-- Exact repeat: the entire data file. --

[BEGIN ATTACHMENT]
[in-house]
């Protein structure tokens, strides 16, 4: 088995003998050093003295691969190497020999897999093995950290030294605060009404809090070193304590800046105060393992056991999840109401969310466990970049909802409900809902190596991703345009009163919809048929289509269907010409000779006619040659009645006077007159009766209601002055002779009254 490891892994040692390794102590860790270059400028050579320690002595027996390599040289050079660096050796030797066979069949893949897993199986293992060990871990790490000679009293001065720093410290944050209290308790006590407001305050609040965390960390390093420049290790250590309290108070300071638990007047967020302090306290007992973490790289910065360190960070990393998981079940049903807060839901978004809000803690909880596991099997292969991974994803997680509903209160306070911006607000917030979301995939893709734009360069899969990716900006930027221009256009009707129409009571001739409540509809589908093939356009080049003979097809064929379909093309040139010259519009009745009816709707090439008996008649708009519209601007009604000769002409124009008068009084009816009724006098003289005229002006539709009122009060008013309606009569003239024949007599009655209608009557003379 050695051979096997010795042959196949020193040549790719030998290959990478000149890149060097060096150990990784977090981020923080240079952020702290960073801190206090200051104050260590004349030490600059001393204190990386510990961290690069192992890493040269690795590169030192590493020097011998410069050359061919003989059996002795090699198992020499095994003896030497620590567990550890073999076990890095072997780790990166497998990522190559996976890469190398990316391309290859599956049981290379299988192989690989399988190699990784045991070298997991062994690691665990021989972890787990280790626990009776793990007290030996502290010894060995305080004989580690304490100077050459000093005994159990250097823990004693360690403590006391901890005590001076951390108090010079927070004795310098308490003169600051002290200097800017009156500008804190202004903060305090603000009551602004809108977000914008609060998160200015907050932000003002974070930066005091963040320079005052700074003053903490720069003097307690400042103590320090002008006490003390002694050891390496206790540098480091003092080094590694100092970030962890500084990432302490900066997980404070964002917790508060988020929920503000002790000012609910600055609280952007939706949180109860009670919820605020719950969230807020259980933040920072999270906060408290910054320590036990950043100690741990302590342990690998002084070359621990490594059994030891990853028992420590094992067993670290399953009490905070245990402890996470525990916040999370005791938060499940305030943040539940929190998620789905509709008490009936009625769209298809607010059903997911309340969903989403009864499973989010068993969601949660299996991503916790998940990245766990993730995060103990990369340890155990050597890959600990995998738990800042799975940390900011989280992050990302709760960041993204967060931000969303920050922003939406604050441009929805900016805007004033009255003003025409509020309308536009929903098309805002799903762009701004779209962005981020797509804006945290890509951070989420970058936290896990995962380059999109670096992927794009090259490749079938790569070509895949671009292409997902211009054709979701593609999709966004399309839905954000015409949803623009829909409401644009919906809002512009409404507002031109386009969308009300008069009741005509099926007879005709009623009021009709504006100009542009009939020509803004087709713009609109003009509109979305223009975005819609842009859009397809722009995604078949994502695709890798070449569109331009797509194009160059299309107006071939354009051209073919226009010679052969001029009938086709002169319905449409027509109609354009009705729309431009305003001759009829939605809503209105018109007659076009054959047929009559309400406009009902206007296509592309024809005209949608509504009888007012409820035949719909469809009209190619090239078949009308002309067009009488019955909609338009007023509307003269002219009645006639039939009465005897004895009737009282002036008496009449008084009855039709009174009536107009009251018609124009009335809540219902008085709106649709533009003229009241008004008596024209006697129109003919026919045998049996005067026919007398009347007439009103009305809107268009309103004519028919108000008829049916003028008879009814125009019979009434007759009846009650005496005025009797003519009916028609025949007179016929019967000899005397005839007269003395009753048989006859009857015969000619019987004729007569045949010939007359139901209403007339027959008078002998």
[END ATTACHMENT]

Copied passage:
[in-house]
């Protein structure tokens, strides 16, 4: 088995003998050093003295691969190497020999897999093995950290030294605060009404809090070193304590800046105060393992056991999840109401969310466990970049909802409900809902190596991703345009009163919809048929289509269907010409000779006619040659009645006077007159009766209601002055002779009254 490891892994040692390794102590860790270059400028050579320690002595027996390599040289050079660096050796030797066979069949893949897993199986293992060990871990790490000679009293001065720093410290944050209290308790006590407001305050609040965390960390390093420049290790250590309290108070300071638990007047967020302090306290007992973490790289910065360190960070990393998981079940049903807060839901978004809000803690909880596991099997292969991974994803997680509903209160306070911006607000917030979301995939893709734009360069899969990716900006930027221009256009009707129409009571001739409540509809589908093939356009080049003979097809064929379909093309040139010259519009009745009816709707090439008996008649708009519209601007009604000769002409124009008068009084009816009724006098003289005229002006539709009122009060008013309606009569003239024949007599009655209608009557003379 050695051979096997010795042959196949020193040549790719030998290959990478000149890149060097060096150990990784977090981020923080240079952020702290960073801190206090200051104050260590004349030490600059001393204190990386510990961290690069192992890493040269690795590169030192590493020097011998410069050359061919003989059996002795090699198992020499095994003896030497620590567990550890073999076990890095072997780790990166497998990522190559996976890469190398990316391309290859599956049981290379299988192989690989399988190699990784045991070298997991062994690691665990021989972890787990280790626990009776793990007290030996502290010894060995305080004989580690304490100077050459000093005994159990250097823990004693360690403590006391901890005590001076951390108090010079927070004795310098308490003169600051002290200097800017009156500008804190202004903060305090603000009551602004809108977000914008609060998160200015907050932000003002974070930066005091963040320079005052700074003053903490720069003097307690400042103590320090002008006490003390002694050891390496206790540098480091003092080094590694100092970030962890500084990432302490900066997980404070964002917790508060988020929920503000002790000012609910600055609280952007939706949180109860009670919820605020719950969230807020259980933040920072999270906060408290910054320590036990950043100690741990302590342990690998002084070359621990490594059994030891990853028992420590094992067993670290399953009490905070245990402890996470525990916040999370005791938060499940305030943040539940929190998620789905509709008490009936009625769209298809607010059903997911309340969903989403009864499973989010068993969601949660299996991503916790998940990245766990993730995060103990990369340890155990050597890959600990995998738990800042799975940390900011989280992050990302709760960041993204967060931000969303920050922003939406604050441009929805900016805007004033009255003003025409509020309308536009929903098309805002799903762009701004779209962005981020797509804006945290890509951070989420970058936290896990995962380059999109670096992927794009090259490749079938790569070509895949671009292409997902211009054709979701593609999709966004399309839905954000015409949803623009829909409401644009919906809002512009409404507002031109386009969308009300008069009741005509099926007879005709009623009021009709504006100009542009009939020509803004087709713009609109003009509109979305223009975005819609842009859009397809722009995604078949994502695709890798070449569109331009797509194009160059299309107006071939354009051209073919226009010679052969001029009938086709002169319905449409027509109609354009009705729309431009305003001759009829939605809503209105018109007659076009054959047929009559309400406009009902206007296509592309024809005209949608509504009888007012409820035949719909469809009209190619090239078949009308002309067009009488019955909609338009007023509307003269002219009645006639039939009465005897004895009737009282002036008496009449008084009855039709009174009536107009009251018609124009009335809540219902008085709106649709533009003229009241008004008596024209006697129109003919026919045998049996005067026919007398009347007439009103009305809107268009309103004519028919108000008829049916003028008879009814125009019979009434007759009846009650005496005025009797003519009916028609025949007179016929019967000899005397005839007269003395009753048989006859009857015969000619019987004729007569045949010939007359139901209403007339027959008078002998």